Candi likes to joke that her family is living “the Cadillac lifestyle of healthcare.” But three years ago, she and her husband, Joe, faced challenges that were no laughing matter.
After waiting years to adopt a child, the couple was ecstatic when they learned they’d finally get to travel to China to meet their 2-year-old son, Jai. There was just one small catch. Up until three days prior to boarding the plane, Candi and Joe were unaware Jai had hemophilia.
Because Jai’s diagnosis wasn’t noted in his records, the couple was surprised when they received a letter from his foster mother days before their China trip. The letter included the standard collection of adoption updates and arrangements—and at the end, a brief afterthought: “Aside from the hemophilia, he is a healthy, smart, loving boy.”
Unfamiliar with hemophilia, Candi and Joe were taken aback, but not off track. Traveling 7,000 miles to meet their little boy, they weren’t sure what to expect, but they were eager to welcome Jai into their family.
A dramatic start
Without enough factor, Jai’s blood cannot clot properly to control bleeding. And when blood can’t clot properly, it can lead to prolonged bleeding episodes—both internal and external—after even minor injuries.
It wasn’t long before Candi and Joe experienced the telltale symptoms of their son’s rare condition for the first time.
While in China, the family was taking a stroll when Jai tripped on a crack in the sidewalk and fell. It was a temporary setback in an otherwise fun day, and he appeared to take it in stride. But later that evening, his parents grew worried. Jai had developed dark, massive bruises across his chest and stomach.
“That was pretty terrifying,” recalls Joe. “It was our first experience with what hemophilia could be like.”
Ray of light
After returning to the U.S., the family powered through, but not without setbacks. “We were new to Jai, he was new to us, and we were new to hemophilia,” explains Joe.
“It was tough in the beginning,” adds Candi. “I really think Jai did better than we did.”
Jai’s mom describes him as a sensitive, smart, silly boy who quickly adapted to his new home. And with the loving guidance of big sister Ruthie, he learned English his first week in the U.S. by watching her favorite movies together.
His creative talents began to shine, too. Jai took an interest in drawing, painting, and playing with clay. These activities would later turn into a family affair where everyone would gather around a dedicated table overflowing with art projects.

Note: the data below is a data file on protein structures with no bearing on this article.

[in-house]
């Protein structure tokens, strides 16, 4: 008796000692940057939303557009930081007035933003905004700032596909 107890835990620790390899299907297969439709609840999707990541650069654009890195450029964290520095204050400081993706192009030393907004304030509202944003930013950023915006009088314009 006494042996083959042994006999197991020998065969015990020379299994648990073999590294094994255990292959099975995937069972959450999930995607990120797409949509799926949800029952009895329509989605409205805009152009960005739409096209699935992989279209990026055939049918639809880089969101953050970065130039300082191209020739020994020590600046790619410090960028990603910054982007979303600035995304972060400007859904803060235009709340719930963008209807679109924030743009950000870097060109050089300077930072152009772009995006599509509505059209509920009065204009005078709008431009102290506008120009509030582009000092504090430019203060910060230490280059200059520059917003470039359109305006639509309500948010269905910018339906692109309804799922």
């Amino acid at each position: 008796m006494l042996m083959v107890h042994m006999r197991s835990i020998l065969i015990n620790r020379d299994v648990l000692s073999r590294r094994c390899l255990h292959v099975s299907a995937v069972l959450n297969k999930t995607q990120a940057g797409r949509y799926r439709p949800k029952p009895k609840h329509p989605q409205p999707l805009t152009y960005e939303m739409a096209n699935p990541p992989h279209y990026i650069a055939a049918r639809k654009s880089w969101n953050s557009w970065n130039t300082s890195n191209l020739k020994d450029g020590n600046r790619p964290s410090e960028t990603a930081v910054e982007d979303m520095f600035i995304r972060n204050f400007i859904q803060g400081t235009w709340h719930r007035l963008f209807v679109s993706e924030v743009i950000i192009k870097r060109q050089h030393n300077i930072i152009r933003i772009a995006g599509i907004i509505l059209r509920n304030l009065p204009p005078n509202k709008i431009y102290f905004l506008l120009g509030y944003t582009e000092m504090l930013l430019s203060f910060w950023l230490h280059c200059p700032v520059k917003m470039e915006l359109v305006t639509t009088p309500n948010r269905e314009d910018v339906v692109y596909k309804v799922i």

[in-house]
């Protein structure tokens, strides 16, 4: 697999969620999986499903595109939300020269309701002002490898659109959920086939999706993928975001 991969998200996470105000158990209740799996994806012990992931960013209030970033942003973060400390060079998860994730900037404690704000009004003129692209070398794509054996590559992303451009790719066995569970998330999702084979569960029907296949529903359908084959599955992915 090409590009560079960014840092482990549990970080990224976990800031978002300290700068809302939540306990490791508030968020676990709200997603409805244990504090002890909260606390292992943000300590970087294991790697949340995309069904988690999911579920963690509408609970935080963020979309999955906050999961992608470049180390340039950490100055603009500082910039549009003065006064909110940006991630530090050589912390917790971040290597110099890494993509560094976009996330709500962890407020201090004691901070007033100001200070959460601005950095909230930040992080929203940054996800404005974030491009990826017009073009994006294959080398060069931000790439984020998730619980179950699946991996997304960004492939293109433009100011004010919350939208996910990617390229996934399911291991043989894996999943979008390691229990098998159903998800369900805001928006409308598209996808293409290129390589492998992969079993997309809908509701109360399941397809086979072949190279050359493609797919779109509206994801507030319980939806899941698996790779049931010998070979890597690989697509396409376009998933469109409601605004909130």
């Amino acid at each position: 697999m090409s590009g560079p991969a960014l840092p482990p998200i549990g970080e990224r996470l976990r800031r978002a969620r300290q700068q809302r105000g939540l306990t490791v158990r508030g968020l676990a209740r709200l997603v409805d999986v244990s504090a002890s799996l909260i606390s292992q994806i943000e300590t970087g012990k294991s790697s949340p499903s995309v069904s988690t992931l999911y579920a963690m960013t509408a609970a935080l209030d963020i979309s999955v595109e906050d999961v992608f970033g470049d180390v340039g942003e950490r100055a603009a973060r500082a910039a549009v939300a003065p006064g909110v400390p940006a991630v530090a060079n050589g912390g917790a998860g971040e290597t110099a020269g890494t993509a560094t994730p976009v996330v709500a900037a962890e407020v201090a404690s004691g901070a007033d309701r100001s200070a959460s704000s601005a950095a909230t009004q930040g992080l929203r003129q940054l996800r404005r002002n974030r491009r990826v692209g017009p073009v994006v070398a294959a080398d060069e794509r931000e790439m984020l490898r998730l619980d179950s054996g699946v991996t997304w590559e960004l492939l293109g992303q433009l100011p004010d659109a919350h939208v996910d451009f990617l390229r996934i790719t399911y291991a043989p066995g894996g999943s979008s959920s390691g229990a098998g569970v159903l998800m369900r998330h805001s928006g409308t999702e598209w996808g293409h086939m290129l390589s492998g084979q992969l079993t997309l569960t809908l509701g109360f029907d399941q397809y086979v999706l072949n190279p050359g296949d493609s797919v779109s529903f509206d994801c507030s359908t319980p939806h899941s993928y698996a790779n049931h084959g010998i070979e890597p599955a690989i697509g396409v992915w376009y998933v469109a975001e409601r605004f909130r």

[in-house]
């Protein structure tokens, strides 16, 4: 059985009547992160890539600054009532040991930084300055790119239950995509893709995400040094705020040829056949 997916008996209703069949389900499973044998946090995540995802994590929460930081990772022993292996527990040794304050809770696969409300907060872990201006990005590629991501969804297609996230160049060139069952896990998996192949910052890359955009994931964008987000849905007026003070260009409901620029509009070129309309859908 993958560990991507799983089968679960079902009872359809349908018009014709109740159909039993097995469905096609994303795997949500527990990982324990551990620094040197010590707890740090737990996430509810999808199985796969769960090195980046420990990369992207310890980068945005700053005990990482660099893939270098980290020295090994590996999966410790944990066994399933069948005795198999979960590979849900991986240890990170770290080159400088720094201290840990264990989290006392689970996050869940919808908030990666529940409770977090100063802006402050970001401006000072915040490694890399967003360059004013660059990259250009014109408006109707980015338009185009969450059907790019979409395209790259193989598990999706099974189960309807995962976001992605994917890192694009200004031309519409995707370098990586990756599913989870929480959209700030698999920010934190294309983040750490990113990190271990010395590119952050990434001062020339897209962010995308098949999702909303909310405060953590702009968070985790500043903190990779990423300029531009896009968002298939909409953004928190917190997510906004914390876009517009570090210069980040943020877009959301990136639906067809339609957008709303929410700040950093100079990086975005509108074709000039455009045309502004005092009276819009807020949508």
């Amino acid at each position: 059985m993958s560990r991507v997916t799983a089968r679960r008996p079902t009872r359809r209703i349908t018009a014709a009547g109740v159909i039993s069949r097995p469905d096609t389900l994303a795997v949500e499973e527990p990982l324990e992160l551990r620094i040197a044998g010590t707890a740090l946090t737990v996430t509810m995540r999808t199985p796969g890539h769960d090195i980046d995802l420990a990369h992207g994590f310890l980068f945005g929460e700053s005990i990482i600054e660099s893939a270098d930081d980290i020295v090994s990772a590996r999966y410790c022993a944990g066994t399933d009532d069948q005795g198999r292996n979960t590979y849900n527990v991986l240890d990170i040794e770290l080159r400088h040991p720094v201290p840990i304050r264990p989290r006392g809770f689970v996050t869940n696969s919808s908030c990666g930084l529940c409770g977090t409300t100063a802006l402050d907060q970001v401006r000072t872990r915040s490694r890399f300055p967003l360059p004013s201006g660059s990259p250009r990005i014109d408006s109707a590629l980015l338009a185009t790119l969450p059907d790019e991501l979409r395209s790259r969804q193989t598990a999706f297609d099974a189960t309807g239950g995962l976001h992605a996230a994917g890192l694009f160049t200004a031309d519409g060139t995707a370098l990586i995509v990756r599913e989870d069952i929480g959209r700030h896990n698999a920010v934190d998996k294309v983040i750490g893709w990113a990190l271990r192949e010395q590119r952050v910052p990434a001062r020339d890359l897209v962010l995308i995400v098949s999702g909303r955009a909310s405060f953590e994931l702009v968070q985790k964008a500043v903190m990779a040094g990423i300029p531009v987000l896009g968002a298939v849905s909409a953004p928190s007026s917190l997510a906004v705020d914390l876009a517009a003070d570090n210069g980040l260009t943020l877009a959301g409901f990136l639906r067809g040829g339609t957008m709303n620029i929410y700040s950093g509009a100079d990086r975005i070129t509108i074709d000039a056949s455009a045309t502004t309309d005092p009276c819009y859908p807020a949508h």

While Jai was progressing in his new environment, Candi and Joe still felt in the dark about their son’s bleeding disorder. Taking in all the new medical terminology was overwhelming. And even with answers, they still felt like they were going in circles.
The big picture
In those first six months, Jai was a frequent overnight patient at Children’s Mercy Hospital in Kansas City. He spent a lot of time in the Hemophilia Treatment Center catching up on medical care he hadn’t received in China.
The hemophilia ward was shared with oncology, and it’s an unhappy place by any standard. “That was a deep, low, painful time,” says Joe.
Yet the time spent in the hospital with Jai helped the parents reshape their perspective. “There were other parents dealing with cancer and hoping their children live,” says Joe. “I ended my pity party right there. I moved on. I felt lucky after that. We were lucky to be able to leave the hospital with our son.”
During that sobering time, one of Jai’s nurses explained that the family had many resources to choose from, but if their insurance could cover it, they’d want to seek care from ARJ.
“It was like a hemophilia 101 session,” says Joe. “They were in our kitchen every morning, taking the pressure off, and just talking to us about what life is like with hemophilia.”
The family immediately recognized the importance of being able to schedule in-home visits that worked with their busy schedules. “It was a big deal to get the education in our own home with people we really liked,” says Candi. “Our nurses were so kind and helpful. And then it just got easier and easier.”
ARJ’s Patient Services team was also there to help keep the momentum going and develop a routine.
Arielle Pflumm, a Patient Services representative, checks in with the family to schedule home deliveries and replenish Jai’s medication when he runs low.
In the age of online access and unending choice, it’s the personal, emotional connection the family shares with ARJ that makes all the difference.
Jai, along with Ruthie, 6, and their younger brother Bodhi, 3, are keeping their parents busy with school. Jai’s now in first grade, and in addition to flourishing in art and reading, he takes Mandarin Chinese language classes. “Our hope is that someday we’ll take him to China, but he’ll be the one to guide us around,” says Joe.
Hemophilia doesn’t interrupt the busy family’s fast-paced life. Referring to infusion treatments, Joe sums it up: “Fifteen minutes every three days—that’s it. Then he’s on to his next adventure.”
The couple’s positive experience raising Jai even inspired Candi to start a support group with two moms. Together they connect with other adoptive parents of children with bleeding disorders to help them adapt to their new lifestyle.
The happy parents are enjoying every minute of the family they worked so hard to create—a beautiful masterpiece.